Sexual Harassment By Customers

sexual harassment by vendor workers at job

Employers are liable for sexual harassment by customers. In the last two years we have handled an increasing number of sexual harassment cases in which customers of employers harassed our clients. One case happened when a retail sales associate was sexually harassed by retail store customers. Another case involves a home healthcare worker being sexually harassed by the patient she was assigned to. Three of our recent cases involved the sexual harassment of women providing janitorial services. In the janitorial service cases persons employed on the site our clients were servicing sexually harassed them. Unlike supervisory sexual harassment, the employer must be informed about customer sexual harassment in order for them to be liable. The legal standard, lead counsel Karl Gerber wanted read to a recent Los Angeles Superior Court jury was as follows:

An employer is responsible for the sexually harassing acts of nonemployees towards the employer’s employees if the employer’s agents, supervisors, or managers knew or should have known of the sexual harassment and failed to take immediate appropriate corrective action.

Customer sexual harassment lawyer
An employer is deemed to know of an act of sexual harassment if their supervisors, agents, or managers:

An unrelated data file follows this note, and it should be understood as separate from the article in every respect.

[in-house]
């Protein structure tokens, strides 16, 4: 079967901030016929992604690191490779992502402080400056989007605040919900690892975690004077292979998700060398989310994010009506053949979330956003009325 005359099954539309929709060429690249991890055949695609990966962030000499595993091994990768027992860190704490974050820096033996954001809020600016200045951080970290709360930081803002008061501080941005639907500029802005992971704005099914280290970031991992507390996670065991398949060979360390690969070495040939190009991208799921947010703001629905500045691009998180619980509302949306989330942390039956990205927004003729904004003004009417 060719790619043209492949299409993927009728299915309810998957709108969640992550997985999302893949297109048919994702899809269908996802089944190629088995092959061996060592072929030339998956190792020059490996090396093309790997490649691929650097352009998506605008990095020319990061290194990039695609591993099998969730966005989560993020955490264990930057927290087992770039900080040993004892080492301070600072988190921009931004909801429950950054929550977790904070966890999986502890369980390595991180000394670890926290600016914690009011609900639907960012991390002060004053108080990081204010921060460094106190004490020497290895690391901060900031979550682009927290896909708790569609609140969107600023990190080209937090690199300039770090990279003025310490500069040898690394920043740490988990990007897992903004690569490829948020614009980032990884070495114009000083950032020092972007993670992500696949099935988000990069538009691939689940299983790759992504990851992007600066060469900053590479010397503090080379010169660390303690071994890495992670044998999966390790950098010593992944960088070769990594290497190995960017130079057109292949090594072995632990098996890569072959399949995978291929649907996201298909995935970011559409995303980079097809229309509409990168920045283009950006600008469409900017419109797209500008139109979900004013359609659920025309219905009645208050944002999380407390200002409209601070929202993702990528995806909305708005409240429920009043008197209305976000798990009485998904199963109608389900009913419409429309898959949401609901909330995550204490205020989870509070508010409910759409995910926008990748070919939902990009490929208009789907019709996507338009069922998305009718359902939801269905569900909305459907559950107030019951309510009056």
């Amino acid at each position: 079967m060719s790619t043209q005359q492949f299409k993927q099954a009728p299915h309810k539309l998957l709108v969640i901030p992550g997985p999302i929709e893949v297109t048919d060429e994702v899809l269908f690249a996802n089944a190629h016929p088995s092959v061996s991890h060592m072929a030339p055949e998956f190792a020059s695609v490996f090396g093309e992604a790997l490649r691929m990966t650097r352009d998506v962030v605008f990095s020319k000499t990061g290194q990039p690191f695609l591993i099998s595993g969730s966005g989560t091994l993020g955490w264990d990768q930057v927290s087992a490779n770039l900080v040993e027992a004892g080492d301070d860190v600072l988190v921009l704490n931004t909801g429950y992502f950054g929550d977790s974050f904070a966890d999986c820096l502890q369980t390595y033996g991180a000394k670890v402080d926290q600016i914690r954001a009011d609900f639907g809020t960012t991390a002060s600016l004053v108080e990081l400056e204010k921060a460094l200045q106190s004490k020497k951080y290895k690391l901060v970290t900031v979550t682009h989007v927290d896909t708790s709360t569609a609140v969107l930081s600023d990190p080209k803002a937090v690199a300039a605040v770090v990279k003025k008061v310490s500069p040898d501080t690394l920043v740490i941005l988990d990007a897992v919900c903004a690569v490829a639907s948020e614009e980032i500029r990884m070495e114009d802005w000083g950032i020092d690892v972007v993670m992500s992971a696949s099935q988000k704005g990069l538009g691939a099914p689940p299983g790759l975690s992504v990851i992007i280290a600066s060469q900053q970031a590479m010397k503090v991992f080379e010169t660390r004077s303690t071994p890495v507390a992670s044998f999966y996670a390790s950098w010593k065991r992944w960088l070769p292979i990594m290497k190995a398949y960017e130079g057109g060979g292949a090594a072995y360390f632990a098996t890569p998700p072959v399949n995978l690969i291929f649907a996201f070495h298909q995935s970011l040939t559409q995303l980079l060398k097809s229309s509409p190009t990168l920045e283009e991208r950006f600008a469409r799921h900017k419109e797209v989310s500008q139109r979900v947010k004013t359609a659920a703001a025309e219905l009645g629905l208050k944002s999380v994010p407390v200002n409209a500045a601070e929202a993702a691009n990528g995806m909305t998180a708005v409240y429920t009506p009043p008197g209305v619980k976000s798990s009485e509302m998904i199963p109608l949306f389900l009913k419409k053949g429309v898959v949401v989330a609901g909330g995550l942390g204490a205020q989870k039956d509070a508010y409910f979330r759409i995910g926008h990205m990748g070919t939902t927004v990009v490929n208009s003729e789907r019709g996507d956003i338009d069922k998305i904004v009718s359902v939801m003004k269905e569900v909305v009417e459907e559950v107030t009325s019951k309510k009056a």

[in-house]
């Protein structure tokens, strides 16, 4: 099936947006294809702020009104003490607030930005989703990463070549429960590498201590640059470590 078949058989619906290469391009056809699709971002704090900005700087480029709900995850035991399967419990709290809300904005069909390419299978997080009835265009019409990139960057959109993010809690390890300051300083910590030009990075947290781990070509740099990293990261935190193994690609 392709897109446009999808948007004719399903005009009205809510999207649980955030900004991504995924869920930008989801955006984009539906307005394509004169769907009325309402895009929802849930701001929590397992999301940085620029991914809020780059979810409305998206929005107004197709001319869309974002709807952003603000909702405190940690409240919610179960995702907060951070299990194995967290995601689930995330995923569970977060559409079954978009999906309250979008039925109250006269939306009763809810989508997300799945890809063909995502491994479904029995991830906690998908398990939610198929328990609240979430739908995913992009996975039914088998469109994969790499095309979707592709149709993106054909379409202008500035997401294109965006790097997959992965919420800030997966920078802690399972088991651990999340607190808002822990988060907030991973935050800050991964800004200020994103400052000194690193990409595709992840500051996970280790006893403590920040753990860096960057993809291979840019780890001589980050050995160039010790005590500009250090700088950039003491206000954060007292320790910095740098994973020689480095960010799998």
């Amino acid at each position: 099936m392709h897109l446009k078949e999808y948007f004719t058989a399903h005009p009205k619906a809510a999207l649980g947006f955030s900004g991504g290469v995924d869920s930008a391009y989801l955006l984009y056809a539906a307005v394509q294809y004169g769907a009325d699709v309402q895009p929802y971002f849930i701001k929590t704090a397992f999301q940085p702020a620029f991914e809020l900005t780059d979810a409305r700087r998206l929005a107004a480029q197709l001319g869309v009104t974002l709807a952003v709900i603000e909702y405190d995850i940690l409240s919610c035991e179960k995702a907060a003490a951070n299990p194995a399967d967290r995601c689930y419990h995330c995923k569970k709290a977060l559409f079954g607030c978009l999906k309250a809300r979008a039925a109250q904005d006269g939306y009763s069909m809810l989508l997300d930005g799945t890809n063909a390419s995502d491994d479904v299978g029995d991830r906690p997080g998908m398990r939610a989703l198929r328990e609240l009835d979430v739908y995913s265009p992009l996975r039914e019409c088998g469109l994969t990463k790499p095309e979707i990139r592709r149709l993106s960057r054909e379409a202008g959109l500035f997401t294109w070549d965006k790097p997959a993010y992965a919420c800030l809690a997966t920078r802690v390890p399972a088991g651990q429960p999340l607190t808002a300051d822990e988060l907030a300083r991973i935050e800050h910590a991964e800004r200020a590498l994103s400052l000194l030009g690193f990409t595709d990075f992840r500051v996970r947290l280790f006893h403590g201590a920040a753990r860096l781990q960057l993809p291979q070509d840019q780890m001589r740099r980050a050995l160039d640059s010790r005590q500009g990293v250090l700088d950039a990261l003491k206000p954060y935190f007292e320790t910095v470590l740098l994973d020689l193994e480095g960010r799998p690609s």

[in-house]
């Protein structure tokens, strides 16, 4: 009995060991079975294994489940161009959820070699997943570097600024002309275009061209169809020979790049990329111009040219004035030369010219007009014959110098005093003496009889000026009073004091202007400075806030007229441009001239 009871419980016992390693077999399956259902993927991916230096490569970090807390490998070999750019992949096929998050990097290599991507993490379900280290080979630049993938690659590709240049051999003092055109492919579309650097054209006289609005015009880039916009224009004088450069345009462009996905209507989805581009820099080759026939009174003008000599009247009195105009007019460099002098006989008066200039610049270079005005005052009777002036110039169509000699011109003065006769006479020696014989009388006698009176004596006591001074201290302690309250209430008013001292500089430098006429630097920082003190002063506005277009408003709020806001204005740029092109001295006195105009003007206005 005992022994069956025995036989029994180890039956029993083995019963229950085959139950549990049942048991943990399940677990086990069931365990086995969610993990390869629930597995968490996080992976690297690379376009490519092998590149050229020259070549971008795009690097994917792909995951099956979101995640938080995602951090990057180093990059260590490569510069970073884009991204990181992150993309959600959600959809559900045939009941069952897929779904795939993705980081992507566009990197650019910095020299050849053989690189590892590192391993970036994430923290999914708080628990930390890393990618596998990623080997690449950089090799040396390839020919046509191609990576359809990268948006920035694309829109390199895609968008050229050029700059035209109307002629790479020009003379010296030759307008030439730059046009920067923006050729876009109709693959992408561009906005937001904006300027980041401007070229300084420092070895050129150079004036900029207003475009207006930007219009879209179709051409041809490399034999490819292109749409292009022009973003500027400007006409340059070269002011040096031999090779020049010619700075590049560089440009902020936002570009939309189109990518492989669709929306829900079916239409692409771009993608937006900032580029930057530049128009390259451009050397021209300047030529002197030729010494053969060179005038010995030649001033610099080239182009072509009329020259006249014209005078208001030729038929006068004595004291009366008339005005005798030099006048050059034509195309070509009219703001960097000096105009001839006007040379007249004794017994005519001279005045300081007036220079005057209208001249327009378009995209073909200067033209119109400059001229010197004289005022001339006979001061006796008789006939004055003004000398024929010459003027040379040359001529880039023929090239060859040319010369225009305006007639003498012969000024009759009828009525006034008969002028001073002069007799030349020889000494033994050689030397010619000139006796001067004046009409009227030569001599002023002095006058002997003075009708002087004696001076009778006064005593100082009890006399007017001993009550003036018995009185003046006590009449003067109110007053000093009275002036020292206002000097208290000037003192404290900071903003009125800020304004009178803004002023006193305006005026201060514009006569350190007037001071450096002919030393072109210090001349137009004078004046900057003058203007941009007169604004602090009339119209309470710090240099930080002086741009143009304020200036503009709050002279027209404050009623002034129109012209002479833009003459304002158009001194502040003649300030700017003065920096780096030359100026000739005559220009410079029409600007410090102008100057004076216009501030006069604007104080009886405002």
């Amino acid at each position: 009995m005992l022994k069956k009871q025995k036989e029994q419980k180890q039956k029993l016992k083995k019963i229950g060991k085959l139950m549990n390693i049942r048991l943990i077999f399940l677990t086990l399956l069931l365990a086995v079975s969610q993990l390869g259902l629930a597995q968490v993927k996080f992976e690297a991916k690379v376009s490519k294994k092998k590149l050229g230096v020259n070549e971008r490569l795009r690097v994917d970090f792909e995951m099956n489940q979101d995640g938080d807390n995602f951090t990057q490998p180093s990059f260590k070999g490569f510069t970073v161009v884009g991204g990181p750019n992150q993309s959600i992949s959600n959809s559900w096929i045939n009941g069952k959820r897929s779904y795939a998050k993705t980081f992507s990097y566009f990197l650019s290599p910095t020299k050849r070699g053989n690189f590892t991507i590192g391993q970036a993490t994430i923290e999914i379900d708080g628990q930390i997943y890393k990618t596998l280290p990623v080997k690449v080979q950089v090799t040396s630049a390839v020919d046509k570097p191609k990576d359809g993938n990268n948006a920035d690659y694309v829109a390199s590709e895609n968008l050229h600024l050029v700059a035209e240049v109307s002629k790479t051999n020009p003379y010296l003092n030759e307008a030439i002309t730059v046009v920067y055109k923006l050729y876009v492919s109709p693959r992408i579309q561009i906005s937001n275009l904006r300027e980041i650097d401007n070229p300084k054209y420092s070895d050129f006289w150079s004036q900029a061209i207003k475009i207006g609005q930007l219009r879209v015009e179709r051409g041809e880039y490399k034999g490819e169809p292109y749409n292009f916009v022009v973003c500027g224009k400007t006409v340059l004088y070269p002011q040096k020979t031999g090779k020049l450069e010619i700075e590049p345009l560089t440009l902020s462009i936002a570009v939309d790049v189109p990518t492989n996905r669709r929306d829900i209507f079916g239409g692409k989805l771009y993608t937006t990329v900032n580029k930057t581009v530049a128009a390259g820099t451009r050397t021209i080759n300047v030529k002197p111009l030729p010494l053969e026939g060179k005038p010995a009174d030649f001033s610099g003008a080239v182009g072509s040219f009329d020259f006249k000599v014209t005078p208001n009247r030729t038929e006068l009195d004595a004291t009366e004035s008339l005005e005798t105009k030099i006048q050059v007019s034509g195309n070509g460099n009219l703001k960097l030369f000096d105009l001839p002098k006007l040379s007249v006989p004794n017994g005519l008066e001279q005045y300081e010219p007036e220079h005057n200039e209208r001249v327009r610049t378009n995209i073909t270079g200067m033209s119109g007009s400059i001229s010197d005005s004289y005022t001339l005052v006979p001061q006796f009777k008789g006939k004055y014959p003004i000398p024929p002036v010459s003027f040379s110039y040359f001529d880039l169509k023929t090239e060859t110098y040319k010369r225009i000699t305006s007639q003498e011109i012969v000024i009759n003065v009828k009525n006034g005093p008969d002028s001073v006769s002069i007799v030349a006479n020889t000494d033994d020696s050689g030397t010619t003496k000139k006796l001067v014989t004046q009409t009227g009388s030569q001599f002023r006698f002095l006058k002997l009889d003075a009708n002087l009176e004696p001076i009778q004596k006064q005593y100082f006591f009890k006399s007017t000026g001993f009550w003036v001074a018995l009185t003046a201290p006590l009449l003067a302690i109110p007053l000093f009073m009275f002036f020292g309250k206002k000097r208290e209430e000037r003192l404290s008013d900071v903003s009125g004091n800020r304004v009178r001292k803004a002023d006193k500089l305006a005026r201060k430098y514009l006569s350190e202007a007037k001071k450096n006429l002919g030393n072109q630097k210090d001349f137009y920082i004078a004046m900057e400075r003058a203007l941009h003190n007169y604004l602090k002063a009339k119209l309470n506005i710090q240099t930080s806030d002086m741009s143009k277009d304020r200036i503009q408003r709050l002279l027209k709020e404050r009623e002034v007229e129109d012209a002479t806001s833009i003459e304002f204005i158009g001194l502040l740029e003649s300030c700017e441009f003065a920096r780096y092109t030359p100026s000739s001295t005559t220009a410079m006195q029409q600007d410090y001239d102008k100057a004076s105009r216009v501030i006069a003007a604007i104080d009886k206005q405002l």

a. saw the act of harassment and allowed it to happen; b. were informed of a prior similar incident which does not have to be an identical incident, only an incident of the same general character, and they failed to take appropriate corrective action after learning of the prior similar incident.

The above jury instruction is based on the following law, “An employer may also be responsible for the acts of nonemployees, with respect to sexual harassment of employees…in the workplace, where the employer, or its agents or supervisors, knows or should have known of the conduct an fails to take immediate appropriate corrective action,” California Government Code Section 12940(j)(1). This 2003 statutory amendment merely clarified existing law according to Carter v. Dept., 38 Cal.4th 914, 923 (2006) a case involving customer harassment (a resident of the VA).

Few employment law firms have experience handling customer sexual harassment cases.

We have successfully handled in excess of five customer sexual harassment cases in an approximately two year period of time. Two of these cases were fully prepared for jury trials in Los Angeles County.

Besides handling customer sexual harassment cases, we have handled hundreds of traditional sexual harassment cases. Many of these cases went to binding arbitration or jury trial and were won by our law firm. We have also successfully handled numerous appeals in sexual harassment cases including Katabalwa v. Borg-Warner, Ortega v. Intercon, and Shaw v. Long’s. Firm owner, Karl Gerber, has written more than fifteen articles on sexual harassment and has been quoted as an expert in the field.

Recent Case Results For Sexual Harassment By Customers:

  • $225,000 for verbal and physical sexual harassment in a retail environment
  • $102,500 for verbal and physical sexual harassment of a janitor in an aerospace company